Tim Richardson: Part 2 of an interview by Bob Morris


RichardsonFormerly, Tim Richardson headed Leadership and Talent at PWC (2000-2009), where he was the driving force behind the creation of an integrated talent strategy and leadership development. He started his career in financial services. He now focuses on talent and leadership consultancy bringing insights to senior people, Boards and all levels in organisations to encourage a more responsible approach and response to leadership challenges. Over the last 20 years he has worked with corporate clients such as: HSBC, BBC, Lloyds TSB, Thames Water, Barclays, Unilever, and Tear Fund as well as extensively within the voluntary sector. He has considerable international experience, including the Far East, Central Asia, mainland Europe, North and South America, and Africa.

Tim has worked with senior partners and leaders around the world in a coaching and facilitation capacity often bringing insights to strategic forums. He has designed and facilitated large conferences of up to 300 people and has himself spoken at a number of conferences around the world on the subject of talent and leadership. His first book about leadership – Monday’s Times – a modern day allegory of the search for leadership soul in business, was published in 2009.

Tim has a bachelor’s degree in business studies from Greenwich University and is a fellow of both the Chartered Bankers Institute and the Royal Society of Arts.

His book, The Responsible Leader: Developing a Culture of Responsibility in an Uncertain World, was published by KoganPage (February 2015).

Here is an excerpt from Part 2 of my interview of Tim,

* * *

Morris: When and why did you decide to write The Responsible Leader?

Richardson: I was invited to write it a couple of years back and it has been an opportunity for me to take stock of my personal leadership journey and reflect on what I believe to be important. I wanted to encourage leaders to pause and think about their leadership and their worlds, to own their choices and personal agency. I guess I believed that I had something to say and contribute, and that this was another way of saying it in addition to my work with individuals and groups.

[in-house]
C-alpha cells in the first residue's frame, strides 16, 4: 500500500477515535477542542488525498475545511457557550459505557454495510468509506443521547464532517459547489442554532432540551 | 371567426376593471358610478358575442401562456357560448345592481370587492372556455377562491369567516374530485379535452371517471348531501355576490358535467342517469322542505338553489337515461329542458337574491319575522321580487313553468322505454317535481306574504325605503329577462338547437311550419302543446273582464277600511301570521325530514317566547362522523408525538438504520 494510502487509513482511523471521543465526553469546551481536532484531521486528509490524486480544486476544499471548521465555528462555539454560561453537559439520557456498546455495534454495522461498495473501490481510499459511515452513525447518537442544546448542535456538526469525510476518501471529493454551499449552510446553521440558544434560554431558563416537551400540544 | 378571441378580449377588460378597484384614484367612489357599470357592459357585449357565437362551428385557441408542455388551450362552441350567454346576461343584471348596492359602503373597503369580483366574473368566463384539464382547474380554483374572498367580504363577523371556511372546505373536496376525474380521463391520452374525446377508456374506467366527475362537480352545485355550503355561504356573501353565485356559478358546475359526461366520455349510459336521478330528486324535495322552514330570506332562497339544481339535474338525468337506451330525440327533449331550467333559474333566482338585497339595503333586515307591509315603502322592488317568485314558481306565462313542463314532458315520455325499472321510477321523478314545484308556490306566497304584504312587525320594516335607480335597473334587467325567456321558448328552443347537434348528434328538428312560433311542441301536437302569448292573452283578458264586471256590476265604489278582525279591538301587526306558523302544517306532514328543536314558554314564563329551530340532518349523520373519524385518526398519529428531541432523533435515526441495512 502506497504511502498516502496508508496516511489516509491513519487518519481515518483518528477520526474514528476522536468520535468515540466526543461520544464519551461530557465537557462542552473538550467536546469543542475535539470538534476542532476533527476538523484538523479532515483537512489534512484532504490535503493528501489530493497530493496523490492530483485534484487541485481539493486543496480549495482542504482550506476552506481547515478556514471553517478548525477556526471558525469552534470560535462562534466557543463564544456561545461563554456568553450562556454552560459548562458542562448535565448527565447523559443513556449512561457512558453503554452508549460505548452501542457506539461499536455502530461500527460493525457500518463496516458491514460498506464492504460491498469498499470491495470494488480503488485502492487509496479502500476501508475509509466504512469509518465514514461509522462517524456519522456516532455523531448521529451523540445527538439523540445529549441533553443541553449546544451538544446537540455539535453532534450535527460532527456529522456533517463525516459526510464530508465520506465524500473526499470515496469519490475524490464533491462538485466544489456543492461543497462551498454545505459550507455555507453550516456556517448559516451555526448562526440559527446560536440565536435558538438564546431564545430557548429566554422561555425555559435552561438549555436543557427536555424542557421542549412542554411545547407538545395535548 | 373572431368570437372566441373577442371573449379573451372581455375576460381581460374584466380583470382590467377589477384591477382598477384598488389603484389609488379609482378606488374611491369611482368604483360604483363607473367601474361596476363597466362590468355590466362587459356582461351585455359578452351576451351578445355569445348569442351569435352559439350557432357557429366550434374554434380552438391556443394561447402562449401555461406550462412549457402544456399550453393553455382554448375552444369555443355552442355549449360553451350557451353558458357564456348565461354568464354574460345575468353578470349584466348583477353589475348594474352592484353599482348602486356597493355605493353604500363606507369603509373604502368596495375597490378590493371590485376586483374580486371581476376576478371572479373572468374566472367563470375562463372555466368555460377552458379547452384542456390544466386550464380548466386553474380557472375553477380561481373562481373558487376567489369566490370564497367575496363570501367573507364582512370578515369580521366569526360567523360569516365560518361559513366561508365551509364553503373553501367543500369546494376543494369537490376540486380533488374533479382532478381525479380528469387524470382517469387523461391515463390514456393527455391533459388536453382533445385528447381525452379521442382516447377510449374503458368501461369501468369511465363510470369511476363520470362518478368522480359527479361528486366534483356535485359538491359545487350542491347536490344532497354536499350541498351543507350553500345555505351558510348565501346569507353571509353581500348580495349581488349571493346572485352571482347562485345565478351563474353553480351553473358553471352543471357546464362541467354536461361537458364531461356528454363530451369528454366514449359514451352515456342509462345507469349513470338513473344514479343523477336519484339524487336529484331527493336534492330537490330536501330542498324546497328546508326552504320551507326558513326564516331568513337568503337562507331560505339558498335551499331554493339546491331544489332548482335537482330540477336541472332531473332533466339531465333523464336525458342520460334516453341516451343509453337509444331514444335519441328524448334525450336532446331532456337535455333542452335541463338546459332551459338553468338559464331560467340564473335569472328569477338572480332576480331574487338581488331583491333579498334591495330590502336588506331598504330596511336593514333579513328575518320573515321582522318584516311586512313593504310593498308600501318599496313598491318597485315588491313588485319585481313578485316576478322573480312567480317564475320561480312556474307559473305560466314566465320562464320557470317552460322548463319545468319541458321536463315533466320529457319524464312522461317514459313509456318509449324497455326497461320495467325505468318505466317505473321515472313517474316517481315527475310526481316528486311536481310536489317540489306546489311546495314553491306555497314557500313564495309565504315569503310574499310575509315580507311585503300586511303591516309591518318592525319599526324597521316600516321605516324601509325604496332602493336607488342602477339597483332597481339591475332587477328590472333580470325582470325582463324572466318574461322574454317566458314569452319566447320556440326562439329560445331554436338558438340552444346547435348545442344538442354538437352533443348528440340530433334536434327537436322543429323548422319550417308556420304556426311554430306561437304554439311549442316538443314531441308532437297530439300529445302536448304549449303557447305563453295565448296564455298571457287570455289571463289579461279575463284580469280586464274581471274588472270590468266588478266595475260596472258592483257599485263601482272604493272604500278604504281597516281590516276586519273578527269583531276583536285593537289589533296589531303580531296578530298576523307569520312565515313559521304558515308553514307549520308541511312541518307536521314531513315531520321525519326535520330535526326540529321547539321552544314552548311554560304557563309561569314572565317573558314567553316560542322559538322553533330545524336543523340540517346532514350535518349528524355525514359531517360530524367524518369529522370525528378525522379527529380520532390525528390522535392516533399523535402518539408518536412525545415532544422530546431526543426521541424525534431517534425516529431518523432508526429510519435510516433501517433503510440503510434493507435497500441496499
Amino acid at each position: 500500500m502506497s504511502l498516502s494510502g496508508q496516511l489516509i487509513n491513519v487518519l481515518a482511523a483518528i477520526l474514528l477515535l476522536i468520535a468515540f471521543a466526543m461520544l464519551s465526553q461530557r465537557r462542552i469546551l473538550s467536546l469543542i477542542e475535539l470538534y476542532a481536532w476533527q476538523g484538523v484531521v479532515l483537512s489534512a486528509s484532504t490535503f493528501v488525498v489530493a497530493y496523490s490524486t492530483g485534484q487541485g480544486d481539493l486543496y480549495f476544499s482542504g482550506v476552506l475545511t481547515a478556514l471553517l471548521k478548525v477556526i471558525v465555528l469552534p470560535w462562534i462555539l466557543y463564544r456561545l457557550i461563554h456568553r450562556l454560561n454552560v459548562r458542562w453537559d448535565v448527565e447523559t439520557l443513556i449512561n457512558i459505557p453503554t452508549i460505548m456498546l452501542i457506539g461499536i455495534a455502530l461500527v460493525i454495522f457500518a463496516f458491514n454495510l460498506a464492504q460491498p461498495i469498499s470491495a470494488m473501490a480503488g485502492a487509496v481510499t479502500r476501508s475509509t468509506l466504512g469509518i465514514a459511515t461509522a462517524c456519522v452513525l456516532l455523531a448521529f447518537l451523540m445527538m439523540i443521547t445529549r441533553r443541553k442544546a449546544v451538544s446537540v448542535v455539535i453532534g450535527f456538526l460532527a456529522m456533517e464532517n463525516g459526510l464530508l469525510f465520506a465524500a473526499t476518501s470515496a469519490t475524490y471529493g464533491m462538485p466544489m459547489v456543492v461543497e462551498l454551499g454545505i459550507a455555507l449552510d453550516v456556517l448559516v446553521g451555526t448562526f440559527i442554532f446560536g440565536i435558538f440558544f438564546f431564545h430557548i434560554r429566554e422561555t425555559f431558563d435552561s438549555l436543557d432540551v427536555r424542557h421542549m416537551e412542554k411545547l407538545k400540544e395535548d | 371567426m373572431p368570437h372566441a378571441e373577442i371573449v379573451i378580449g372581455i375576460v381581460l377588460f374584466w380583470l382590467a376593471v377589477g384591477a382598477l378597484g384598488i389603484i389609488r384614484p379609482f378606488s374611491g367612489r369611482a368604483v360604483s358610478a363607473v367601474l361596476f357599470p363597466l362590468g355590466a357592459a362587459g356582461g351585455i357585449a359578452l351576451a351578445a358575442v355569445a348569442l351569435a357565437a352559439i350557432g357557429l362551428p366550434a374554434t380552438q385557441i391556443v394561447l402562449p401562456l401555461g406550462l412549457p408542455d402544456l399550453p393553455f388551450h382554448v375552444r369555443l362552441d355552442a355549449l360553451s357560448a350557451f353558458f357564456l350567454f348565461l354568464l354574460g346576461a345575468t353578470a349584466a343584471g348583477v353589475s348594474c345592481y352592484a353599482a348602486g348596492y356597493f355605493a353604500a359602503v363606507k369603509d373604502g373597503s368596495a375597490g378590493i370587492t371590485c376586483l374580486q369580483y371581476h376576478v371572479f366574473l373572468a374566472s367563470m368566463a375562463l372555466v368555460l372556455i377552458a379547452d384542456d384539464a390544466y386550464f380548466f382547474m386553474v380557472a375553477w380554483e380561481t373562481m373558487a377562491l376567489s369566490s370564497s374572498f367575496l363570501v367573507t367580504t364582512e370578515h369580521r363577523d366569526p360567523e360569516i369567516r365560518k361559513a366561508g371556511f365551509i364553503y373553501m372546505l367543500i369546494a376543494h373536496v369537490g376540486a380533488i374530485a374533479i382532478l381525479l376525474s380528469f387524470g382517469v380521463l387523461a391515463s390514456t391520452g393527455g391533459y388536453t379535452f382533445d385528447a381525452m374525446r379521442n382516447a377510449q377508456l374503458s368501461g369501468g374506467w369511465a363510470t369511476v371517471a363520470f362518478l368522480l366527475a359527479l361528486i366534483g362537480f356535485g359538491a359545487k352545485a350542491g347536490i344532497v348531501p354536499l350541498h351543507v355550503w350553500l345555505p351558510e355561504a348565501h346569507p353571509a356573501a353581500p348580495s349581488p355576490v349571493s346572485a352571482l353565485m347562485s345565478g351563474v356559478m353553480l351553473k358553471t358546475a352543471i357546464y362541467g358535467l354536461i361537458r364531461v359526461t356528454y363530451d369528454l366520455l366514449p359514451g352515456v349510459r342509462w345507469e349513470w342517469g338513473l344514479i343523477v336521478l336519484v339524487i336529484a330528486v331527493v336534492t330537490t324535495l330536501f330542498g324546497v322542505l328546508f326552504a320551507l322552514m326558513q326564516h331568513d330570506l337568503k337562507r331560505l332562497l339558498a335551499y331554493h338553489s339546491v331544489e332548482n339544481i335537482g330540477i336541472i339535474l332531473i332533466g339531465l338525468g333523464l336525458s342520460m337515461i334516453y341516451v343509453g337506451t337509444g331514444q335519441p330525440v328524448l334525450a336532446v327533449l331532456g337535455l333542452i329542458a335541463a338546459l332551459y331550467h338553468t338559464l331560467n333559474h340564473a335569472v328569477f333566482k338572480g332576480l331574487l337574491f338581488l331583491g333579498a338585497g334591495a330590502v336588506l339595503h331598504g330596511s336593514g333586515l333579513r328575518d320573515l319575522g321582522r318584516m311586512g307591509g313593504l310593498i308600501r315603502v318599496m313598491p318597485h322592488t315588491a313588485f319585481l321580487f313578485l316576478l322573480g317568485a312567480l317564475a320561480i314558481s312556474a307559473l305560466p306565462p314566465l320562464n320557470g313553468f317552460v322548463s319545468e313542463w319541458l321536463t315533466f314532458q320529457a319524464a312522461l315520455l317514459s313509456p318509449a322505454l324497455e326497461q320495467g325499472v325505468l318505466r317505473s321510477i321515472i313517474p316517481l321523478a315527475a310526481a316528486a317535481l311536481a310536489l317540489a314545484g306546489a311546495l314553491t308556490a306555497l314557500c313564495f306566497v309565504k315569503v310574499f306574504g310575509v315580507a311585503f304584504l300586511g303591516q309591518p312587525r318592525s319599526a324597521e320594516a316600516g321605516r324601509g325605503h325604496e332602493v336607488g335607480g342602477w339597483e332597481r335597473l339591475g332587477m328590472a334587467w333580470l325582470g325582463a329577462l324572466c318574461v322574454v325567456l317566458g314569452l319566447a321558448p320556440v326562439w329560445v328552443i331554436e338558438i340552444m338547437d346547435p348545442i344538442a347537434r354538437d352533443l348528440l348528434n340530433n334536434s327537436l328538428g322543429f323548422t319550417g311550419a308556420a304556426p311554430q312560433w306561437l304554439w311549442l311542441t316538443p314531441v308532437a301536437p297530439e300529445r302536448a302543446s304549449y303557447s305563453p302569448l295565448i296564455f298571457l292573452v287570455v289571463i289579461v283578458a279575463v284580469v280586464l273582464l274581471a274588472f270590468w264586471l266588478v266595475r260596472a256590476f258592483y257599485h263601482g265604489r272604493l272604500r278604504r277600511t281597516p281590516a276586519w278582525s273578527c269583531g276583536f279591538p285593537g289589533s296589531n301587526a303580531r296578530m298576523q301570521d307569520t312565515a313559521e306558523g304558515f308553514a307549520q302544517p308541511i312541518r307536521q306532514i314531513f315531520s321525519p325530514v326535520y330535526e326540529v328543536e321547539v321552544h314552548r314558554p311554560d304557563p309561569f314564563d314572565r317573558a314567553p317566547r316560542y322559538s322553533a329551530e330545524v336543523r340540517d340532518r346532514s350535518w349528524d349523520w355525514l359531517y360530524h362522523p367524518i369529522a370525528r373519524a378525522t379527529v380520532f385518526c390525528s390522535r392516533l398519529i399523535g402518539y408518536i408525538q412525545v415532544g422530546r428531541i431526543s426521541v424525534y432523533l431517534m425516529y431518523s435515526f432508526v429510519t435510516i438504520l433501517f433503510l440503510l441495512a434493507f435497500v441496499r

Morris: Were there any head-snapping revelations while writing it? Please explain.

Richardson: I guess that as I knew where I wanted to take it, as it emerged and took shape I was reminded how inspiring it is to be around truly responsible leaders and that most of these people are unsung heroes who don’t seek fame or status but are responding to a ‘louder call’ as it were. I think my next book could be about ‘reluctant or accidental leadership’ as it seems to me that it is often people that are humble and not led by their own egocentric forces that will be the people to whom we will look for guidance in the future.

Morris: To what extent (if any) does the book in final form differ significantly from what you originally envisioned?

Richardson: Not a great deal to be honest. I would have liked to have included even more stories of real people and scenarios but space did not allow for this. I did not set out to write an academic text and I think I have struck a good balance between theoretical and pragmatic.

Morris: Did you learn anything especially significant about yourself during the process of completing the manuscript for KoganPage? Please explain.

Richardson: That I am great at planning but rubbish at sticking to the plan! I know that I often feel most inspired when up against deadlines. On a deeper level, the value of an editorial eye encouraged me to really focus and crystallise my thinking. I found myself appreciating the fact that responsible leaders do accept levels of personal risk and this challenged me about my own levels of comfort and risk. So watch this space!

Morris: Of all the great leaders throughout history, which – in your opinion – most fully exemplifies the nature and extent of responsibility that you so eloquently affirm?